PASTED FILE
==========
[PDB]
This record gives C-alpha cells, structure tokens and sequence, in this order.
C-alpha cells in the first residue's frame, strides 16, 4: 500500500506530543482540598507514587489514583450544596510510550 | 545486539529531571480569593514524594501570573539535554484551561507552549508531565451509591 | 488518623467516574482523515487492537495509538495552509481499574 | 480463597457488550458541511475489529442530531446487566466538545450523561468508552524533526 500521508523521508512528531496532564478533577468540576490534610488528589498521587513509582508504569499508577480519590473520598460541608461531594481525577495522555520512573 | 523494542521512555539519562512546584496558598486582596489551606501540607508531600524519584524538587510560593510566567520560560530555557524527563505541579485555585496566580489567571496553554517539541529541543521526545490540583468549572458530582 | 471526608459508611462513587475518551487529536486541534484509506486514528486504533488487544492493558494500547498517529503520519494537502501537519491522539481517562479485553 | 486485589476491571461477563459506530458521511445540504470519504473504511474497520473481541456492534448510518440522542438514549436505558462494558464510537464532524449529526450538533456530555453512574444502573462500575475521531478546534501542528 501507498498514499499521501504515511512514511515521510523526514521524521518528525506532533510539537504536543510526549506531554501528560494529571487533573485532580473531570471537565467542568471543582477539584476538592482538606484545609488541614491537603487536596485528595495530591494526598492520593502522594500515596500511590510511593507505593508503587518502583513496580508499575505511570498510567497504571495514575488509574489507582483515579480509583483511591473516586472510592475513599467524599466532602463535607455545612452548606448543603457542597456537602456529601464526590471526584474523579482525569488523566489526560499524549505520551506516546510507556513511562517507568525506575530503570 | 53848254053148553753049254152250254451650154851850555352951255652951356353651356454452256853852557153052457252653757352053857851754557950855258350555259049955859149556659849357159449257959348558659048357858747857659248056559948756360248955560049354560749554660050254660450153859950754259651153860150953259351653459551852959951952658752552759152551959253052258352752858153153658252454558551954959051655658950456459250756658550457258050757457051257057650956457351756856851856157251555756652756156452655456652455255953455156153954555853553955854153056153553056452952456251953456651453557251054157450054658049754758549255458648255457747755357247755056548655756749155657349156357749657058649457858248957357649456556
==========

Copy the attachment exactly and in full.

[PDB]
This record gives C-alpha cells, structure tokens and sequence, in this order.
C-alpha cells in the first residue's frame, strides 16, 4: 500500500506530543482540598507514587489514583450544596510510550 | 545486539529531571480569593514524594501570573539535554484551561507552549508531565451509591 | 488518623467516574482523515487492537495509538495552509481499574 | 480463597457488550458541511475489529442530531446487566466538545450523561468508552524533526 500521508523521508512528531496532564478533577468540576490534610488528589498521587513509582508504569499508577480519590473520598460541608461531594481525577495522555520512573 | 523494542521512555539519562512546584496558598486582596489551606501540607508531600524519584524538587510560593510566567520560560530555557524527563505541579485555585496566580489567571496553554517539541529541543521526545490540583468549572458530582 | 471526608459508611462513587475518551487529536486541534484509506486514528486504533488487544492493558494500547498517529503520519494537502501537519491522539481517562479485553 | 486485589476491571461477563459506530458521511445540504470519504473504511474497520473481541456492534448510518440522542438514549436505558462494558464510537464532524449529526450538533456530555453512574444502573462500575475521531478546534501542528 501507498498514499499521501504515511512514511515521510523526514521524521518528525506532533510539537504536543510526549506531554501528560494529571487533573485532580473531570471537565467542568471543582477539584476538592482538606484545609488541614491537603487536596485528595495530591494526598492520593502522594500515596500511590510511593507505593508503587518502583513496580508499575505511570498510567497504571495514575488509574489507582483515579480509583483511591473516586472510592475513599467524599466532602463535607455545612452548606448543603457542597456537602456529601464526590471526584474523579482525569488523566489526560499524549505520551506516546510507556513511562517507568525506575530503570 | 53848254053148553753049254152250254451650154851850555352951255652951356353651356454452256853852557153052457252653757352053857851754557950855258350555259049955859149556659849357159449257959348558659048357858747857659248056559948756360248955560049354560749554660050254660450153859950754259651153860150953259351653459551852959951952658752552759152551959253052258352752858153153658252454558551954959051655658950456459250756658550457258050757457051257057650956457351756856851856157251555756652756156452655456652455255953455156153954555853553955854153056153553056452952456251953456651453557251054157450054658049754758549255458648255457747755357247755056548655756749155657349156357749657058649457858248957357649456556